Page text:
“show me a pipe and I will show you a leak” …. Common Sense
It’s no secret that the Keystone XL (KXL) and Dakota Access Pipelines were resurrected last week from the trash heap of controversial O&G projects. Trump fulfilled his campaign promise and signed executive orders to move these projects forward by renegotiating the terms of the programs.
It’s fair to say, neither project is necessarily a pipedream or nightmare and possibly even beneficial from a short-term job creation and infrastructure perspective. Yet, there remains a myriad of unanswered questions with regards to the needs, safety and environmental impact of these projects.
The first question relates to priorities. What improvements to the underpinnings of US’s vast infrastructure of structures and facilities that effectively operate our society are imminently needed - roads, bridges, power plants, drinking water, schools, public parks & recreation, transit, rail, ports, inland waterways, aviation, wastewater, solid waste, levees, and hazardous waste?
The answer to next questions of benefit and impact on the environment depends on how you look at it. The story of fossil vs clean energy has been discussed ad nauseum and debating it in this posting is counterproductive. Let it be said that one day, society will find it economically beneficial to transition a vast proportion of their energy mix to resources that generate less CO2 and are less harmful to the environment.
In Pick Your Poison for Crude -- Pipeline, Rail, Truck or Boat, James Conca states “Crude oil is a harmful chemical, very destructive when it spills into the environment, and very toxic when it contacts humans or animals. It’s not even useful for energy, or anything else, until it’s refined into useable products.”
Furthermore, tar sands oil is thicker, more acidic and more corrosive than conventional crude. When transported under high pressure, it poses a far greater risk of leaks along the pipeline route. In actual practice, tar sands oil is diluted with natural gas condensate or light hydrocarbons to meet pipeline product quality specifications, which allows the crude oil to flow through the pipeline. Though transportation of diluted tar sands oils is purported to pose no increased risk to the pipeline infrastructure or the environment, ThinkProgress reports “oil leaks from keystone pipeline is 89 times worse than originally thought.”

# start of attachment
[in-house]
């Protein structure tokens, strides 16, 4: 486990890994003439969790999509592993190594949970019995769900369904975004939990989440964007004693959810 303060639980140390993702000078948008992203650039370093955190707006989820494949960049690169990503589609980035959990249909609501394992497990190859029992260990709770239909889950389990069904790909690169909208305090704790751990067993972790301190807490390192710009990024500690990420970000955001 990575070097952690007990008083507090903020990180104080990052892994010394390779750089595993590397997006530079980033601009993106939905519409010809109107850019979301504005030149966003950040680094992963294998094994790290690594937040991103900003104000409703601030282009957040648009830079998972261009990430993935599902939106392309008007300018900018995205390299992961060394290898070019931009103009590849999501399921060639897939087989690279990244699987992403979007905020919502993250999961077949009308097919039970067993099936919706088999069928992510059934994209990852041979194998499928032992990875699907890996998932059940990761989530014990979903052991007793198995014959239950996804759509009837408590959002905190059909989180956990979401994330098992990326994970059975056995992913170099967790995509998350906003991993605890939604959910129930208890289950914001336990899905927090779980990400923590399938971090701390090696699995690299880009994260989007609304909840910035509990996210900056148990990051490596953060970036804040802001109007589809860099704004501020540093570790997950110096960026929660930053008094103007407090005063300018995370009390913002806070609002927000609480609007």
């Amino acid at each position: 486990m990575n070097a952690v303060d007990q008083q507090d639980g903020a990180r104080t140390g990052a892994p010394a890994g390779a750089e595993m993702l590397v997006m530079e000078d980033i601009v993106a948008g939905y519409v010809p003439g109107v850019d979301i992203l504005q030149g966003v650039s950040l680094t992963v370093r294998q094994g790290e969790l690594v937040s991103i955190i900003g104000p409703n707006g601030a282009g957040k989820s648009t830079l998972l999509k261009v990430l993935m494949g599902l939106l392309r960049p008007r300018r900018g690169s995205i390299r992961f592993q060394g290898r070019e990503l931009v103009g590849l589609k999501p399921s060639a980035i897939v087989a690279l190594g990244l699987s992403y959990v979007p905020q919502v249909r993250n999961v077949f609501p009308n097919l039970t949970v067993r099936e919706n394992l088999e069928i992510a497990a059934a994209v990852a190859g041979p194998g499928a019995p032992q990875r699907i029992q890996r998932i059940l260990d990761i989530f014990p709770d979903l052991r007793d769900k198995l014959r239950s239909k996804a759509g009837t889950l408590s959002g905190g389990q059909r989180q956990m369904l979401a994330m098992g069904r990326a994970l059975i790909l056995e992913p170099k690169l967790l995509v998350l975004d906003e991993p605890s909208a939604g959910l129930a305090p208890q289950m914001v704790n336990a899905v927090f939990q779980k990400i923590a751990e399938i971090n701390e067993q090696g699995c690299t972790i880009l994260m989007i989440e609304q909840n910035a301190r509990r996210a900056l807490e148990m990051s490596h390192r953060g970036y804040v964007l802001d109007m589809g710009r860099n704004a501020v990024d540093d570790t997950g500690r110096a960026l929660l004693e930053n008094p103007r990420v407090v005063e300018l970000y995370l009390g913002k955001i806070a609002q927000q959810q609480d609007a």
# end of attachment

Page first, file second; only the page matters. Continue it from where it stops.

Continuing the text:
Conca goes on to say “the safest way to move crude oil “depends upon what your definition is for worse. Is it death and destruction? Is it amount of oil released? Is it land area or water volume contaminated? Is it habitat destroyed? Is it CO2 emitted?
In this context, he poeticizes: "truck worse than train, worse than pipeline, worse than boat. But that’s only for human death and property destruction. For the normalized amount of oil spilled, it’s truck worse than pipeline, worse than rail, worse than boat (Congressional Research Service). Different yet again is for environmental impact (dominated by impact to aquatic habitat), where it’s boat worse than pipeline, worse than truck, worse than rail.” Related: Refiners Stand To Lose From Trump’s Border Tax Plan
KXL, an $8 billion privately funded 36-inch-diameter pipeline designed to transport up to 830,000 barrels per day of crude oil, is the fourth phase of the Keystone pipeline system and includes the addition of a 1,179-mile oil conduit from Alberta in West Canada to Nebraska. KXL’s primary purpose is to divert Canadian, not US, tar sands oil from refineries in the Midwest to the Gulf Coast in order to make the oil available for export.
With the exception of Baker, Montana where domestic-produced light crude oil from Bakken formation is produced, KXL replicates the other operational phases of the Keystone System. It just shortens the run and adds larger diameter pipe, thus increasing the flow of oil from Canada, Figure 1.